The Tollund Man
May 6, 1950
As Emil and Viggo Højgård were cutting peat from a bog in the Danish village of Tollund, one of their wives noticed a corpse in the earth, almost 2 meters down. Found in a fetal position and wearing only a belt and a sheepskin cap, the body appeared so fresh the Silkeborg police were notified, as it seemed the families stumbled upon a murder victim.
Fortunately the police had prior experience with bodies turning up nearby bogs and had the foresight to contact museum authorities. After careful investigation, the leather noose found around the corpse's neck affirmed this was indeed a homicide, but finding the culprit would be a challenge, as Carbon-14 datings showed the Tollund Man died during the early Iron Age, about 2,360 years ago.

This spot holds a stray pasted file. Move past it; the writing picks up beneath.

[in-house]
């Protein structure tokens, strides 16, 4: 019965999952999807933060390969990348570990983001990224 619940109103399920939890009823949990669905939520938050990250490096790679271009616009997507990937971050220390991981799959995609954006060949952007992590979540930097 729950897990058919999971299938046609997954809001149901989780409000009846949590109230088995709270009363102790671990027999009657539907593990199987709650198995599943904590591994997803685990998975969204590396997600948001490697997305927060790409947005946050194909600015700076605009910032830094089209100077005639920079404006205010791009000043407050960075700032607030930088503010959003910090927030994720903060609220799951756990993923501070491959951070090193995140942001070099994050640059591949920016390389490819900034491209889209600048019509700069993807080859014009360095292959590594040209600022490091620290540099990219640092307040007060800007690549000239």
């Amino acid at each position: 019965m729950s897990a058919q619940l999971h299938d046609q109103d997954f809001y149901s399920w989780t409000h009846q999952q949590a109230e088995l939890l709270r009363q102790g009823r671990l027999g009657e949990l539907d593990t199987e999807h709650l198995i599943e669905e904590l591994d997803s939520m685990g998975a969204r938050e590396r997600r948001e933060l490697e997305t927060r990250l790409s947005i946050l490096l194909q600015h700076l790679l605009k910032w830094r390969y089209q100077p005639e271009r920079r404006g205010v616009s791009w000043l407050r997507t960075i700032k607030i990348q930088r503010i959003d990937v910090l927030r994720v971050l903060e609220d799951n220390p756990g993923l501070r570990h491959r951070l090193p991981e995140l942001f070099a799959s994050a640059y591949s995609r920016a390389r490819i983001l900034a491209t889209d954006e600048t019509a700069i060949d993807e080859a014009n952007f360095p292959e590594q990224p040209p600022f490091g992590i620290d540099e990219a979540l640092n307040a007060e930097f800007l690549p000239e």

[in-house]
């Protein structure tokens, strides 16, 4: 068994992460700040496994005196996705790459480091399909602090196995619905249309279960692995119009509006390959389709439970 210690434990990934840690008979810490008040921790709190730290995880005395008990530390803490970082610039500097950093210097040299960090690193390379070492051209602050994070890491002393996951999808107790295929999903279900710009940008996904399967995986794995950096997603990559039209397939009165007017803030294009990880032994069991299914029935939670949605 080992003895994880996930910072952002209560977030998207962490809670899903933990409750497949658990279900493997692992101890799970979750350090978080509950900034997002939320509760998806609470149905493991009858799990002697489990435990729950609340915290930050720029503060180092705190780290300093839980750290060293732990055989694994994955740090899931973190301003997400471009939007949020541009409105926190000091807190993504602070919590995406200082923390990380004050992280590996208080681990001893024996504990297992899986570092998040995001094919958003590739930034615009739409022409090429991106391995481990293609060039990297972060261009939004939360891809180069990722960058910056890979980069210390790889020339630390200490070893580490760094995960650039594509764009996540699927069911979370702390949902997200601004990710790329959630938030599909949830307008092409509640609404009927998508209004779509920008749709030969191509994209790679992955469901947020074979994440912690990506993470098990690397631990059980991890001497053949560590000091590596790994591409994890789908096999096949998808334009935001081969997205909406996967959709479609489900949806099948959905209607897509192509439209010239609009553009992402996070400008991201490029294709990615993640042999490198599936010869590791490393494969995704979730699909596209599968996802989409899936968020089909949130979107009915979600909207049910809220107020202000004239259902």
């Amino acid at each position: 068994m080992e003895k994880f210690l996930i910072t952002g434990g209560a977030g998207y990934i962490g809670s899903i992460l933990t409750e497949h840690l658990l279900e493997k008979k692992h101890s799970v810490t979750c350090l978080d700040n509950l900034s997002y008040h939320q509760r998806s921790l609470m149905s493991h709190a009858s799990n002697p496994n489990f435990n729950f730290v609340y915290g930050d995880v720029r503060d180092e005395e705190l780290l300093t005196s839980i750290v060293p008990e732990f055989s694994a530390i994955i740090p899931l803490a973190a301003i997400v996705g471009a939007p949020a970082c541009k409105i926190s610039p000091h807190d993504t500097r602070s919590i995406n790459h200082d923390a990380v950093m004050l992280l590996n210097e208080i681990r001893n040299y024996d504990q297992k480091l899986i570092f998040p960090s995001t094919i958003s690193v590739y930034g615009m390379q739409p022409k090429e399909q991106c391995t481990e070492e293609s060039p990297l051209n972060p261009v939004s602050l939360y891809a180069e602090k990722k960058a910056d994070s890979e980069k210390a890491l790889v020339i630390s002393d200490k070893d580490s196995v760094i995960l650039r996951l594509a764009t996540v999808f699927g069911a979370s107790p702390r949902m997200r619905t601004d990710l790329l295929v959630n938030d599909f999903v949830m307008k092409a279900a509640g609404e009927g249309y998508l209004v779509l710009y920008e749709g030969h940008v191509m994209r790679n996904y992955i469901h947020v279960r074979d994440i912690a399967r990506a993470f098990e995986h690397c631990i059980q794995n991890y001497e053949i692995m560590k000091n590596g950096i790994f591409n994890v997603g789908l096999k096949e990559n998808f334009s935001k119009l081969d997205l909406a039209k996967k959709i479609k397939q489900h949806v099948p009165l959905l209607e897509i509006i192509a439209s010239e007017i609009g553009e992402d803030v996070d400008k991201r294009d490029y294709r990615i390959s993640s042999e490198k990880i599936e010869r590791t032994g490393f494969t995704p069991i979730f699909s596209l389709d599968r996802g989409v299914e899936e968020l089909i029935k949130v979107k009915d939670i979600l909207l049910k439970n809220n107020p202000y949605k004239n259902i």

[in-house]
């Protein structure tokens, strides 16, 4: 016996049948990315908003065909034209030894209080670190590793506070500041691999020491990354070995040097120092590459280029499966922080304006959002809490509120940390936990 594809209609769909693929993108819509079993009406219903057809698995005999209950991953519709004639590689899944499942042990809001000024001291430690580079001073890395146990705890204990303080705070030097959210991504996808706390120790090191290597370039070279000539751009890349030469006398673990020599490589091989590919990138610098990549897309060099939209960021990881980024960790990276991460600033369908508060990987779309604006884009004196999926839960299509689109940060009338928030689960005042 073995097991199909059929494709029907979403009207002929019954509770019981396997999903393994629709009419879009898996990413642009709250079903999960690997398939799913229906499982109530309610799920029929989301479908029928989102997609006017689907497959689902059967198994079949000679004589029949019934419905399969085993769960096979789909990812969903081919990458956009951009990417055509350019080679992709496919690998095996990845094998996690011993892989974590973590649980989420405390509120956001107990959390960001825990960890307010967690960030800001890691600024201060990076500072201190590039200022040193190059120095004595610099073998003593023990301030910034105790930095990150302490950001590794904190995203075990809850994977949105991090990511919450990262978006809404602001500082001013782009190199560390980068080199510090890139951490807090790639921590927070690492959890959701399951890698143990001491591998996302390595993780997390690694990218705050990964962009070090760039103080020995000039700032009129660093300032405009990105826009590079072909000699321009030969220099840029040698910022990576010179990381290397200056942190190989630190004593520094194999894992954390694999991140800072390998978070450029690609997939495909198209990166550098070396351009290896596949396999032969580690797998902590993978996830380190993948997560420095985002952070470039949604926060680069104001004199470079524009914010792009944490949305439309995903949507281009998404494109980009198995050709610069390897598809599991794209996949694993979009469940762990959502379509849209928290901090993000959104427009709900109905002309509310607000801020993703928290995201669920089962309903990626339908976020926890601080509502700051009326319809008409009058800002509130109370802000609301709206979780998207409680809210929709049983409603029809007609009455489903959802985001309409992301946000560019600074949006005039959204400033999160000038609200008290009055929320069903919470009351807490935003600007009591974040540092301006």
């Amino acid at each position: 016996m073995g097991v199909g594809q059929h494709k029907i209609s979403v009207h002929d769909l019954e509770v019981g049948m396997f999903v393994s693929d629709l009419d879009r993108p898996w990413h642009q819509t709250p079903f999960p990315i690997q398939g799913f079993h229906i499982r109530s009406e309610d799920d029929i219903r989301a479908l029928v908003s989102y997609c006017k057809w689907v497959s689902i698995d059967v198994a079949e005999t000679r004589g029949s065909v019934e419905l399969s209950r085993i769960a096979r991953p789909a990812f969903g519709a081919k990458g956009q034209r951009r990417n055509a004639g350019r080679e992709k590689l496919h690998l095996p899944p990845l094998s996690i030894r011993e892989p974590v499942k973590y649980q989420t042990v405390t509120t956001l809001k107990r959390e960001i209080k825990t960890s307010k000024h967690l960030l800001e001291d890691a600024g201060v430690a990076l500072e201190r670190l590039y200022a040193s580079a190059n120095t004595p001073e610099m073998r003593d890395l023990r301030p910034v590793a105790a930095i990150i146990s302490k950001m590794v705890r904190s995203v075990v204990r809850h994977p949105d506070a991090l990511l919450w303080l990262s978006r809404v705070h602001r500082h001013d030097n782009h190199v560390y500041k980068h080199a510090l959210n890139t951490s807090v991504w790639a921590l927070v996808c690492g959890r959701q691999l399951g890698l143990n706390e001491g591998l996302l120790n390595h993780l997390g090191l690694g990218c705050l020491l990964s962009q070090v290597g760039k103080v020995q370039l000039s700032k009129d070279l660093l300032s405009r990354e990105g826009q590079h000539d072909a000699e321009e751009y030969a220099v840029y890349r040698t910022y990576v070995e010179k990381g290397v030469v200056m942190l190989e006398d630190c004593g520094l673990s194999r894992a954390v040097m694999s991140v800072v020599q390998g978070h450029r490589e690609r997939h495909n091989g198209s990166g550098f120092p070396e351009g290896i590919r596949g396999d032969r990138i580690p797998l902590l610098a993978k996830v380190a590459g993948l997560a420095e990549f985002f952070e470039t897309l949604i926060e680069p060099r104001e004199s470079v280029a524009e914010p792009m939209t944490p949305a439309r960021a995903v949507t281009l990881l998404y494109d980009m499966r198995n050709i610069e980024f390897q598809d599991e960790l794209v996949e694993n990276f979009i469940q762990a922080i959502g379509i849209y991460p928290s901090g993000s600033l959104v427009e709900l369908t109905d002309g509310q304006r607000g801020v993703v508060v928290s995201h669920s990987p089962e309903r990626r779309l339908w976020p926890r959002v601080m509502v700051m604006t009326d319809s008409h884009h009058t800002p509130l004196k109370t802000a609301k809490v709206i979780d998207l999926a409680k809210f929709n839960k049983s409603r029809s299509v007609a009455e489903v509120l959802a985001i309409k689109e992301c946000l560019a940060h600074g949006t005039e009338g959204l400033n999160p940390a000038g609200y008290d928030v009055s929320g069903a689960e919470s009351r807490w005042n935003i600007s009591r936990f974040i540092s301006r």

The detailed close-up of the Tollund Man's head was taken by Sven Rosborn, and shows the effects of preservation caused by the acidic peat bog, to the extent of evidence he hadn't shaved on the day of his death.